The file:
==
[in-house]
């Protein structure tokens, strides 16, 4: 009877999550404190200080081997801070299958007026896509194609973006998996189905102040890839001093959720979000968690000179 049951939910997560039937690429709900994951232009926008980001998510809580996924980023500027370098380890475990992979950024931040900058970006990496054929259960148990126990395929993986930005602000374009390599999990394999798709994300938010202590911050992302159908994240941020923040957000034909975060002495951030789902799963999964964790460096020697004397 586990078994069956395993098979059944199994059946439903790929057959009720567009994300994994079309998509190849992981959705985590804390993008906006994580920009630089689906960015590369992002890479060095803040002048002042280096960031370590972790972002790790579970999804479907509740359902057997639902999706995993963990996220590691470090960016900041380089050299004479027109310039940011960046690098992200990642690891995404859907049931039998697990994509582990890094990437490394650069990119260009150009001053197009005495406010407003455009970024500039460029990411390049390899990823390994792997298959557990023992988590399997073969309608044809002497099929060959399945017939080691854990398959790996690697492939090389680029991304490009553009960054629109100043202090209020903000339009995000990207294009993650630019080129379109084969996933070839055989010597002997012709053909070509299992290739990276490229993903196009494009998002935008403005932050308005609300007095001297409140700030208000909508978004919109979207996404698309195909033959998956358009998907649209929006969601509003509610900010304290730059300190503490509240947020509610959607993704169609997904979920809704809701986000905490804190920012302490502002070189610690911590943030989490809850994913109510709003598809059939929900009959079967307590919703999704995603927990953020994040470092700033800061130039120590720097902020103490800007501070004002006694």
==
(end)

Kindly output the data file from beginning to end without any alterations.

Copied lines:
[in-house]
């Protein structure tokens, strides 16, 4: 009877999550404190200080081997801070299958007026896509194609973006998996189905102040890839001093959720979000968690000179 049951939910997560039937690429709900994951232009926008980001998510809580996924980023500027370098380890475990992979950024931040900058970006990496054929259960148990126990395929993986930005602000374009390599999990394999798709994300938010202590911050992302159908994240941020923040957000034909975060002495951030789902799963999964964790460096020697004397 586990078994069956395993098979059944199994059946439903790929057959009720567009994300994994079309998509190849992981959705985590804390993008906006994580920009630089689906960015590369992002890479060095803040002048002042280096960031370590972790972002790790579970999804479907509740359902057997639902999706995993963990996220590691470090960016900041380089050299004479027109310039940011960046690098992200990642690891995404859907049931039998697990994509582990890094990437490394650069990119260009150009001053197009005495406010407003455009970024500039460029990411390049390899990823390994792997298959557990023992988590399997073969309608044809002497099929060959399945017939080691854990398959790996690697492939090389680029991304490009553009960054629109100043202090209020903000339009995000990207294009993650630019080129379109084969996933070839055989010597002997012709053909070509299992290739990276490229993903196009494009998002935008403005932050308005609300007095001297409140700030208000909508978004919109979207996404698309195909033959998956358009998907649209929006969601509003509610900010304290730059300190503490509240947020509610959607993704169609997904979920809704809701986000905490804190920012302490502002070189610690911590943030989490809850994913109510709003598809059939929900009959079967307590919703999704995603927990953020994040470092700033800061130039120590720097902020103490800007501070004002006694």